A quiet, darkened place to contemplate Dürer’s genius.
Jan 18, 2010, Vol. 15, No. 17 • By SUSANNE KLINGENSTEIN
It is still possible in our time of the blockbuster/must-see show to leave a low-key, one-room exhibition in an American museum in that state of elation and happiness that comes with the experience of having spent a rich hour or two in the presence of intense and exquisite works of art.
Boston’s Museum of Fine Arts has just opened with little fanfare a small show of prints by the German Renaissance artist Albrecht Dürer (1471-1528). Wedged incongruously between a show of austere photographs by Harry Callahan and the museum’s permanent display of Oceanic artifacts, the slightly darkened Dürer room contains some of the greatest and best-known prints by the artist, including superb sheets of the so-called three master engravings of 1513-14: “St. Jerome in His Study,” “Knight, Death and the Devil,” and the ever-enigmatic “Melencolia I.”
One may naturally quarrel with the decision to pull just 45 prints from extensive holdings of 500 works by Dürer. But for visitors, the enforced focus on the absolutely great means that they may proceed from highpoint to high point without having to descend into the valley of lesser works or alternate sheets, and that they may greet the assembled cultural icons like a party of old friends. The problem with such rigorous exclusiveness, however, is that none of the series are shown in full—not the riveting “Apocalypse” or the moving “Large Passion” or the charming “Life of the Virgin.” It also means that the show could not be hung chrono-logically, enabling the visitor to trace the effects of Dürer’s two sojourns in Italy (1494-95 and 1505-07), where he deeply absorbed the new insights incorporated by Venetian and Florentine painters into their craft regarding perspective and the depiction of an idealized human form; and his last journey to the Netherlands (1520-21), which resulted in a flurry of portraits. Curator Clifford S. Ackley has solved the problem by hanging the prints in thematic groups, which work more or less well as ensembles.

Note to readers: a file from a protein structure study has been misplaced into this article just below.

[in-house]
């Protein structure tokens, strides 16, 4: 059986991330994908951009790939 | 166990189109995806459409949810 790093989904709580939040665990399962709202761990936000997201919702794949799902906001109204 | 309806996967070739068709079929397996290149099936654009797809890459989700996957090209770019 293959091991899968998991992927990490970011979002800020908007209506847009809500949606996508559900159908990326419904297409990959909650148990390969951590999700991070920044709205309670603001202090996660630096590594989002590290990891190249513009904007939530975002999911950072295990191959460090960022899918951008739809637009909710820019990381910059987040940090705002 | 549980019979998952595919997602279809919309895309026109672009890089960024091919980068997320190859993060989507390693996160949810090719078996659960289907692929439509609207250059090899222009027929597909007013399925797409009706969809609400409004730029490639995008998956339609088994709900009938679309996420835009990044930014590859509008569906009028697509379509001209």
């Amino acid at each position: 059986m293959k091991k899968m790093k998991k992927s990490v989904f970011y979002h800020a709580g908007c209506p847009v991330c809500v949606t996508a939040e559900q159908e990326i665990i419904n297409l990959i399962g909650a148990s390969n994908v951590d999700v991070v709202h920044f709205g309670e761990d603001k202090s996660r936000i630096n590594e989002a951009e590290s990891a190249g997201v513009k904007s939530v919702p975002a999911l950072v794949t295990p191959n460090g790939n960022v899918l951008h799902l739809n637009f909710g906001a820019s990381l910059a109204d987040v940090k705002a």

One of the very good groups presents four images of St. Jerome. The 1496 engraving of “St. Jerome in Penitence” shows the half-naked saint fasting in a rocky, vaguely Alpine setting that allowed Dürer to show off his rapidly developing competence with the engraver’s burin as he sought to represent the different textures of smooth sun-lit and mossy crumbling stone. “St. Jerome in His Cell” (1514) shows the saint at work at his desk in a comfortably furnished, though tight, interior without much depth. The 1512 drypoint “St. Jerome Seated near a Pollard Willow,” one of only three drypoints Dürer ever made, locates a slightly surly looking old man once again outside amid craggy rocks. The soft lines produced by the slightly smudgy dry point technique create an incongruously velvety atmosphere that contradicts the austerity of the rough setting. Yet the fur of the iconic lion appears realistically smooth compared with the stylized hairiness of his counter-part in the woodcut. And finally, the pièce de résistance, “St. Jerome in his Study” (1514), in which Dürer’s use of exact geometrical per-spec-tive creates an atmosphere of enchanted beatitude. At the far end of an orderly sun-drenched room, whose threshold is guarded by a dozing lion, we see the saint calmly at work on his Bible translation. The print displays Dürer’s mastery of both engraving technique and composition. The extreme shortness of the perspective distance, combined with the lowness of the horizon, determined by the eye level of the seated saint, creates a sense of intimacy; while the high variability of light and shade on the various surfaces of the room, achieved by Dürer’s masterful handling of the burin, brings the room to life.